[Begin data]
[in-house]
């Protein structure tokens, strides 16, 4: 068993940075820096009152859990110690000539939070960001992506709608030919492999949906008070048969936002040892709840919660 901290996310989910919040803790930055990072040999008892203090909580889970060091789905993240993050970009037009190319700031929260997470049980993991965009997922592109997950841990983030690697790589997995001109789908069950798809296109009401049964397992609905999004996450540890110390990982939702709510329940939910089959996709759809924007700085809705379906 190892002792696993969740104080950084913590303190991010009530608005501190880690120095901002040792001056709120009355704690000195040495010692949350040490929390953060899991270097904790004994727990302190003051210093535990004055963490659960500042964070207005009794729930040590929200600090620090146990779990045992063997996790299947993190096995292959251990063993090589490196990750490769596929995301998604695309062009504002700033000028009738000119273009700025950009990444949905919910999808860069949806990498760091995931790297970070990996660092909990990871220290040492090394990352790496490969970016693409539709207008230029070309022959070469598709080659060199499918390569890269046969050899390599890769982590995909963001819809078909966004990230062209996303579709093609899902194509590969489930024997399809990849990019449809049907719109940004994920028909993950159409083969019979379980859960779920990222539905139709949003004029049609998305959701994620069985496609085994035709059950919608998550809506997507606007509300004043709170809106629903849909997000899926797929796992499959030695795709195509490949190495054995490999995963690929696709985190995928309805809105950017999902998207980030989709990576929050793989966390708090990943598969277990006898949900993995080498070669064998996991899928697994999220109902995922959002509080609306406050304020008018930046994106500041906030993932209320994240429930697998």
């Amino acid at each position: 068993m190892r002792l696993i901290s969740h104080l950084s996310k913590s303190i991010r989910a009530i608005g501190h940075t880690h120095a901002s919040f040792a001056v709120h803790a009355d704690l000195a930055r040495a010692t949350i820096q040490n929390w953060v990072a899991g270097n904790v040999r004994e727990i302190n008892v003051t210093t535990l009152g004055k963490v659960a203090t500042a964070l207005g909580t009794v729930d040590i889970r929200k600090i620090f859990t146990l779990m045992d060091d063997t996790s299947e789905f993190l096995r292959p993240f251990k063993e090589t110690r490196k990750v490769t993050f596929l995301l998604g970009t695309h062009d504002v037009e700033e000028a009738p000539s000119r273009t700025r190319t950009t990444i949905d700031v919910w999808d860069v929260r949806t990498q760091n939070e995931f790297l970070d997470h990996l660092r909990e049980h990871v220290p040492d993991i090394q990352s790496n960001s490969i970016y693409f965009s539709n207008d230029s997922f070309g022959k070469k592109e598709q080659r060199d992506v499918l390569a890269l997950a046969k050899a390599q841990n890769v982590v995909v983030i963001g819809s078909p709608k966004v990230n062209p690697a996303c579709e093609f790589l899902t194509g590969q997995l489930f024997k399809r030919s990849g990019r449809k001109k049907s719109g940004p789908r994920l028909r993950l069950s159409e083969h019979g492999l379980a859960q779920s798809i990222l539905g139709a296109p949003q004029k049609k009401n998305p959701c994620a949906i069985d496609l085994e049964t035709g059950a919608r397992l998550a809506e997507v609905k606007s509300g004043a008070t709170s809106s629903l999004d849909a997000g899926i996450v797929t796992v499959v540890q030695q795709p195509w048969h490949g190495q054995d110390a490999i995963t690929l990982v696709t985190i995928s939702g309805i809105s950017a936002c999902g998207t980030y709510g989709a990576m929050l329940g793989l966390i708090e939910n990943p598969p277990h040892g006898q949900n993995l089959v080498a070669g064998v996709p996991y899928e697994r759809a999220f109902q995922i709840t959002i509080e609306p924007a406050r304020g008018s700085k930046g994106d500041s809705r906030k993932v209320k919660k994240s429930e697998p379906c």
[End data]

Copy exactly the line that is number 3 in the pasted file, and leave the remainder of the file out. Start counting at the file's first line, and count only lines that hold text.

């Amino acid at each position: 068993m190892r002792l696993i901290s969740h104080l950084s996310k913590s303190i991010r989910a009530i608005g501190h940075t880690h120095a901002s919040f040792a001056v709120h803790a009355d704690l000195a930055r040495a010692t949350i820096q040490n929390w953060v990072a899991g270097n904790v040999r004994e727990i302190n008892v003051t210093t535990l009152g004055k963490v659960a203090t500042a964070l207005g909580t009794v729930d040590i889970r929200k600090i620090f859990t146990l779990m045992d060091d063997t996790s299947e789905f993190l096995r292959p993240f251990k063993e090589t110690r490196k990750v490769t993050f596929l995301l998604g970009t695309h062009d504002v037009e700033e000028a009738p000539s000119r273009t700025r190319t950009t990444i949905d700031v919910w999808d860069v929260r949806t990498q760091n939070e995931f790297l970070d997470h990996l660092r909990e049980h990871v220290p040492d993991i090394q990352s790496n960001s490969i970016y693409f965009s539709n207008d230029s997922f070309g022959k070469k592109e598709q080659r060199d992506v499918l390569a890269l997950a046969k050899a390599q841990n890769v982590v995909v983030i963001g819809s078909p709608k966004v990230n062209p690697a996303c579709e093609f790589l899902t194509g590969q997995l489930f024997k399809r030919s990849g990019r449809k001109k049907s719109g940004p789908r994920l028909r993950l069950s159409e083969h019979g492999l379980a859960q779920s798809i990222l539905g139709a296109p949003q004029k049609k009401n998305p959701c994620a949906i069985d496609l085994e049964t035709g059950a919608r397992l998550a809506e997507v609905k606007s509300g004043a008070t709170s809106s629903l999004d849909a997000g899926i996450v797929t796992v499959v540890q030695q795709p195509w048969h490949g190495q054995d110390a490999i995963t690929l990982v696709t985190i995928s939702g309805i809105s950017a936002c999902g998207t980030y709510g989709a990576m929050l329940g793989l966390i708090e939910n990943p598969p277990h040892g006898q949900n993995l089959v080498a070669g064998v996709p996991y899928e697994r759809a999220f109902q995922i709840t959002i509080e609306p924007a406050r304020g008018s700085k930046g994106d500041s809705r906030k993932v209320k919660k994240s429930e697998p379906c």